AS temporary agencies flourish and health-care reformers point to the millions of uninsured part-time workers, the fast-growing segment of contingent workers in the United States is taking on Gulliver proportions in the minds of policymakers.
Analysts talk of a permanent structural change under way in the economy as the ballooning number of part-timers brings new liquidity to the work force.
Sen. Howard Metzenbaum (D) of Ohio, chairman of the Senate Committee on Labor and Human Resources, speaks of rethinking ``many of our traditional assumptions about work, training, pensions....''
Companies talk of adopting ``just in time'' resource management to hone their competitiveness. And new businesses are being created to handle the growing number of contingent workers.
But a new report on part-time workers suggests that the excitement may be exaggerated. According to the latest brief published by the Employee Benefit Research Institute (EBRI) in Washington, the number of part-time workers has indeed increased sizably over the past 24 years. However, the change as a proportion of the total work force ``has been minimal.''
Titled ``Characteristics of the Part-time Work Force,'' the report finds that between 1969 and 1993, the part-time work force grew from 15.5 percent to 18.8 percent of the total work force, or 3.3 percentage points.
The modest size of the change even caught the co-authors off guard. ``When we first started writing the report, we expected to be saying: `There's this huge increase in part-time employment,' '' says Sarah Snider, a research analyst at EBRI. ``What the story became was: `Well, it's not as big as we thought.' ''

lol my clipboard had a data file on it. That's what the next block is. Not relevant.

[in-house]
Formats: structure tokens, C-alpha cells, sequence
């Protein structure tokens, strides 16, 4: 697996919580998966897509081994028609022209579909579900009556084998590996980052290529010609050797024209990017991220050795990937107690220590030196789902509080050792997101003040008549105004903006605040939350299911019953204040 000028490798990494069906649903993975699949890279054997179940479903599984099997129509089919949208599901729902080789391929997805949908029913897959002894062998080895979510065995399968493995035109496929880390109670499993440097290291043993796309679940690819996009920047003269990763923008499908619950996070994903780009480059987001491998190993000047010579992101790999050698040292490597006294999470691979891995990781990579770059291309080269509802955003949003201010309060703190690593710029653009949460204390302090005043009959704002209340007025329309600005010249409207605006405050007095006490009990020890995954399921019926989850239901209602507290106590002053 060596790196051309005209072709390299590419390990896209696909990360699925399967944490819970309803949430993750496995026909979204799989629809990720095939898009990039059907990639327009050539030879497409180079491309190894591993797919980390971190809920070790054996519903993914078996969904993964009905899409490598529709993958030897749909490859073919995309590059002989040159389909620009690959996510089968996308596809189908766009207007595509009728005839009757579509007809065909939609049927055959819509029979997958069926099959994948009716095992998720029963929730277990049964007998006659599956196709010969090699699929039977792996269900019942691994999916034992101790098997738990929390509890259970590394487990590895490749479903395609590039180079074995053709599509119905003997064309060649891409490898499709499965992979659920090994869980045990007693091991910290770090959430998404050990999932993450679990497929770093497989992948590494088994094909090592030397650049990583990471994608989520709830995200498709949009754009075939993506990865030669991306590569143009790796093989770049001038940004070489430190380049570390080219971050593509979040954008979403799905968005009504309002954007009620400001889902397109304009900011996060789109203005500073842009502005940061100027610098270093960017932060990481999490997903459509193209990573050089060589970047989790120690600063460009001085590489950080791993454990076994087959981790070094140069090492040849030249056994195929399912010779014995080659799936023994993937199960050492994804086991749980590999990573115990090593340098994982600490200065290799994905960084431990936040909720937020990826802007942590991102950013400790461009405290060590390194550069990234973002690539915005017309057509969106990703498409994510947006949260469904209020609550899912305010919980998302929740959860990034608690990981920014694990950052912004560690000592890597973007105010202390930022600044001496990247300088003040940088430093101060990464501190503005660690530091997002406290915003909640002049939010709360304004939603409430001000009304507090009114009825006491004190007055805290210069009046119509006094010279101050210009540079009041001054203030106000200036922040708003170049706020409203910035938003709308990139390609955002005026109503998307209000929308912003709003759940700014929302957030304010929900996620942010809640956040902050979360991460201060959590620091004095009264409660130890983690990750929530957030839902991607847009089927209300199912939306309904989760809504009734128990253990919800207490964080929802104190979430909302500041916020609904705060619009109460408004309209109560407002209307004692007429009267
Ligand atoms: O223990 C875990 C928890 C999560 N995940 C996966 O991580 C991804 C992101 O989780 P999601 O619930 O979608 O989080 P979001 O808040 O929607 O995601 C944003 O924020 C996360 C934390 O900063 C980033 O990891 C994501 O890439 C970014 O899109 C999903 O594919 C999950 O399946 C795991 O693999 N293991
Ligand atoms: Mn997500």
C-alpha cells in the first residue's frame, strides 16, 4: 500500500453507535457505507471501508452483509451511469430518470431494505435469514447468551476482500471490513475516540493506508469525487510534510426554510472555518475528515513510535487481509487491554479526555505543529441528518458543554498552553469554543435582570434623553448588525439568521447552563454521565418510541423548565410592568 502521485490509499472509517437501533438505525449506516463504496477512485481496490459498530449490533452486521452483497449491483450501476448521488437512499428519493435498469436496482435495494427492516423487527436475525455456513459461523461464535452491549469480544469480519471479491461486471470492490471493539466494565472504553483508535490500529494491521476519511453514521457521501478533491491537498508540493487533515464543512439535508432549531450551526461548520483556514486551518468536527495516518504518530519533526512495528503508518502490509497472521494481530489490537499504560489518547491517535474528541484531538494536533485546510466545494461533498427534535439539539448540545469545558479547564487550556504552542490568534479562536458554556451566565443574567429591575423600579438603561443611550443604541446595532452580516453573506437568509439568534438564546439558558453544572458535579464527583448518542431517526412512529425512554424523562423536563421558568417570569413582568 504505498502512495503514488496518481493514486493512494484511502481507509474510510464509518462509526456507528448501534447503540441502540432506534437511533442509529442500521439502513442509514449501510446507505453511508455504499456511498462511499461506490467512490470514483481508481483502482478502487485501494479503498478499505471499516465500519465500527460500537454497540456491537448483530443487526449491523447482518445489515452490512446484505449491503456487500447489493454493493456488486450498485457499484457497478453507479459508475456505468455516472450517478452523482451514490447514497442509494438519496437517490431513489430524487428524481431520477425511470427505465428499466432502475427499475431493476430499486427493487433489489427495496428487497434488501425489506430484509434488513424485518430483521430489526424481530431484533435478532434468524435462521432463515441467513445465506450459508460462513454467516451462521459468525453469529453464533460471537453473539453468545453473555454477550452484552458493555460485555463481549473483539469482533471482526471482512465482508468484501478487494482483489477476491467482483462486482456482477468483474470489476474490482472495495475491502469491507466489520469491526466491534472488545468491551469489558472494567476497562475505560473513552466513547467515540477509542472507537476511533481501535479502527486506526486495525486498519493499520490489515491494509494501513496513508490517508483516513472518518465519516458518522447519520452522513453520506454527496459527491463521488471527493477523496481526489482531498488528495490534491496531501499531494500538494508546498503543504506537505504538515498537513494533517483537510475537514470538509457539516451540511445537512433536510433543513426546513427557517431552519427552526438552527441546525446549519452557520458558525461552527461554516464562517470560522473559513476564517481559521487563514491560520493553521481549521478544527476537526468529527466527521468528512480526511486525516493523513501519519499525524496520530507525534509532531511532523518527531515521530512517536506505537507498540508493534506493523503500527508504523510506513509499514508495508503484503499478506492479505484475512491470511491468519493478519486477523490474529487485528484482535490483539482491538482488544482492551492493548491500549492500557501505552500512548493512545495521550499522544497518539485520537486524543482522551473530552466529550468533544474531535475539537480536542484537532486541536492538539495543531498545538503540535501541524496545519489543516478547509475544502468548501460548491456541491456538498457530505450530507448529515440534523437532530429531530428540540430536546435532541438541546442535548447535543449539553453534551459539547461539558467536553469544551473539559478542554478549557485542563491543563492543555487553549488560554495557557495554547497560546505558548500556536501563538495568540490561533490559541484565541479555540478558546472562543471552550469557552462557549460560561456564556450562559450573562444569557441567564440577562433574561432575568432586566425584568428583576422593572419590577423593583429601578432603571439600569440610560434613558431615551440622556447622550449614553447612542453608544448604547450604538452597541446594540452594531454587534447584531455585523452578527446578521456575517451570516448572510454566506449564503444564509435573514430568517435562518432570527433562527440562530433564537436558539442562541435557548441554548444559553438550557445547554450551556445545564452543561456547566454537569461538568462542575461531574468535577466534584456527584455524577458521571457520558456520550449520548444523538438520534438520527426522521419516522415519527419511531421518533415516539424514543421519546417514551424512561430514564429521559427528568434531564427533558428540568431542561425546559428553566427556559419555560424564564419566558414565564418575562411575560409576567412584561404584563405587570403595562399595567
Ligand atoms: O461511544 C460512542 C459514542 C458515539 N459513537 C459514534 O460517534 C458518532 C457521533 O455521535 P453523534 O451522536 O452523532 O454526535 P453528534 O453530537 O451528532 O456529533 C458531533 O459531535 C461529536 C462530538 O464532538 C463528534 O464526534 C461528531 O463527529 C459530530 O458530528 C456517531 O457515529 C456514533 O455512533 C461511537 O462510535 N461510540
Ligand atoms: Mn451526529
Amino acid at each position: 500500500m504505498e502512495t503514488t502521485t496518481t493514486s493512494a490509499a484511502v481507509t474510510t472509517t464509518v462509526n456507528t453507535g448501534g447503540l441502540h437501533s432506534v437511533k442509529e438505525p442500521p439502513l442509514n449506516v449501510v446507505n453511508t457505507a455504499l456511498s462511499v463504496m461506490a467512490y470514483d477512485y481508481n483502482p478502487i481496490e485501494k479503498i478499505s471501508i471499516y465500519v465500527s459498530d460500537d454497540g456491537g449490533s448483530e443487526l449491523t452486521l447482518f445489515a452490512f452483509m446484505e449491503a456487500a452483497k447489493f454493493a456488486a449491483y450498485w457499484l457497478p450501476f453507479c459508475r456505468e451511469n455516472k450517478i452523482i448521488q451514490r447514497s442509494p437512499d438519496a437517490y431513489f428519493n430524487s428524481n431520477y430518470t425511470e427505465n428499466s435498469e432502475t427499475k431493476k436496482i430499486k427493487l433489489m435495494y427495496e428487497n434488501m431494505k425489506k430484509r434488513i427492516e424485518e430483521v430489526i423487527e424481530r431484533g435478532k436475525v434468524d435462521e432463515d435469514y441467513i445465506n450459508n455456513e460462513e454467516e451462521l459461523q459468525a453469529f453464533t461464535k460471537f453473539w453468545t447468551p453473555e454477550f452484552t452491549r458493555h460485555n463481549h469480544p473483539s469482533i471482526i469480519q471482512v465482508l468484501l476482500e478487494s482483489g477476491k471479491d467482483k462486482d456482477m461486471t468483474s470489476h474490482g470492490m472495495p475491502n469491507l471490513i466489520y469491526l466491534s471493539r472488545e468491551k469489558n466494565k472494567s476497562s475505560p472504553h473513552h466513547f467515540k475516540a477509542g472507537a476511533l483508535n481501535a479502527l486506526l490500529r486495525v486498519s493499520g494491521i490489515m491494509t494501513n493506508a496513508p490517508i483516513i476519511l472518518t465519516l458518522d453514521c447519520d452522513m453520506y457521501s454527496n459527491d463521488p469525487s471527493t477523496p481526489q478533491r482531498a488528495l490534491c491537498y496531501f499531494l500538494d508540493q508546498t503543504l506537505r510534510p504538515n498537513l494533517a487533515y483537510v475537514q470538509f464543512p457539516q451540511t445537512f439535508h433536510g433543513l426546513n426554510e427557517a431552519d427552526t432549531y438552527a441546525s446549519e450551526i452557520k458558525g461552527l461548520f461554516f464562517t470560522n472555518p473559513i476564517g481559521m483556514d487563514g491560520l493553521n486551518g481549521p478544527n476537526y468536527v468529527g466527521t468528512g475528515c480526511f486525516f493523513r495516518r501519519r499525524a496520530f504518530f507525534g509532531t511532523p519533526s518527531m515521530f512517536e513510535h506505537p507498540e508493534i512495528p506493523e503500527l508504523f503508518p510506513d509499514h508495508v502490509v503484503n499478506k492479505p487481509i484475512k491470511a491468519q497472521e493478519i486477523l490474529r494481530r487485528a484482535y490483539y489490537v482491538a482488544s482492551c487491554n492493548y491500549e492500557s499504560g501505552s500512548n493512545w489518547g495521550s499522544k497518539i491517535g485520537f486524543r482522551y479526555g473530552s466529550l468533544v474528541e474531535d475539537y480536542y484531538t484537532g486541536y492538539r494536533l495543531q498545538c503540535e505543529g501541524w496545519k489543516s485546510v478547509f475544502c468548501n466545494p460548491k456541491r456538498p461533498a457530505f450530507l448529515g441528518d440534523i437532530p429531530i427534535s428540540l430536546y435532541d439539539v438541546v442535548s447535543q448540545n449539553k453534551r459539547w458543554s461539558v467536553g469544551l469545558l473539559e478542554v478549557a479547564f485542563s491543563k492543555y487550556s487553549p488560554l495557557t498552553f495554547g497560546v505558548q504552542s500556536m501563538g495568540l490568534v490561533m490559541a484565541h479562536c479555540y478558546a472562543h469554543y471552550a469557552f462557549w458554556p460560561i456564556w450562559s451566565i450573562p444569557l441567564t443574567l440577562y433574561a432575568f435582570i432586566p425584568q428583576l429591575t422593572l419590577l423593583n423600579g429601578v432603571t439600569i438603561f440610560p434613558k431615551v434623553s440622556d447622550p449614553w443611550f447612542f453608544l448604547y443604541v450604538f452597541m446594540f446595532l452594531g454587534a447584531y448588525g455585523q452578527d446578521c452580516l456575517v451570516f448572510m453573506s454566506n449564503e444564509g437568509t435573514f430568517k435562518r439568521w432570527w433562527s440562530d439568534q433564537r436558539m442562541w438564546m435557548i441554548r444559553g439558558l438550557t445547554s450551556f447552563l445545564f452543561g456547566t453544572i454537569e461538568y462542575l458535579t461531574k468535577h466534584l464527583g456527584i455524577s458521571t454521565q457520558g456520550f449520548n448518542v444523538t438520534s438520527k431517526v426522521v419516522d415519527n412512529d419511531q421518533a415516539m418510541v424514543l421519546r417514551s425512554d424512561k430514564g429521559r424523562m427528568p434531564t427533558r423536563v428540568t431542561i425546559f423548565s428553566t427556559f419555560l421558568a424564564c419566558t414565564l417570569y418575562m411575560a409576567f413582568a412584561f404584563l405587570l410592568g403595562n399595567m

Much of that 3.3 percent increase occurred among what the report calls ``involuntary'' part-timers - those who would prefer to be in a full-time job, but can only find part-time work. This involuntary crowd constitutes about one-third (29.4 percent) of the part-time work force and has grown almost three times as fast as voluntary part-timers - from 1.8 million in 1969 to 6.1 million in 1993, at an average annual increase of 5.2 percent. Voluntary part-timers, on the other hand, grew from 9 million to 14.6 million over the same period, at an average annual rate of 2 percent (See chart).
Where the proportion of voluntary part-timers has remained relatively flat, the proportion of involuntary part-timers has tended to fluctuate with the economy. Big dips in the gross domestic product have been mirrored by big rises in the number of involuntary part-timers. In 1983, for example, this group reached a high of 6 million following the recession of the early '80s.
The slight, though steady increase in involuntary part-timers is of some concern, Ms. Snider says, because these workers are 2-1/2 times less likely to have health coverage than their voluntary counterparts.
As the health-care debate consumes Capitol Hill, these new figures give ammunition to those who advocate mandating coverage for part-time workers. But the numbers are less than conclusive and only represent a piece of the story. The broader discussion revolves around the access to health care of contingent workers, who comprise the self-employed, independent contractors, part-timers, temporary and leased employees, and those who work from home or share jobs. Here, accurate numbers are hard to come by, Snider says.
Estimates of the size of the contingent work force abound, she says, but they are often pulled from different surveys with different methodologies. ``You're double counting; definitions aren't consistent, so you're not getting a real good number,'' she says.
For instance, an independent contractor, who may also be a part-time, self-employed worker, ``could conceivably be counted three times as a member of the contingent work force,'' the report says. ``That kind of overlapping makes the issue of policy change to protect contingent workers a much more contentious issue,'' Snider says.
Like contingent workers in general, part-timers are payed lower wages and receive fewer benefits than full-time workers. Twenty-one percent of part-time workers have no health insurance, while 16 percent of full-time workers go without coverage, the report says.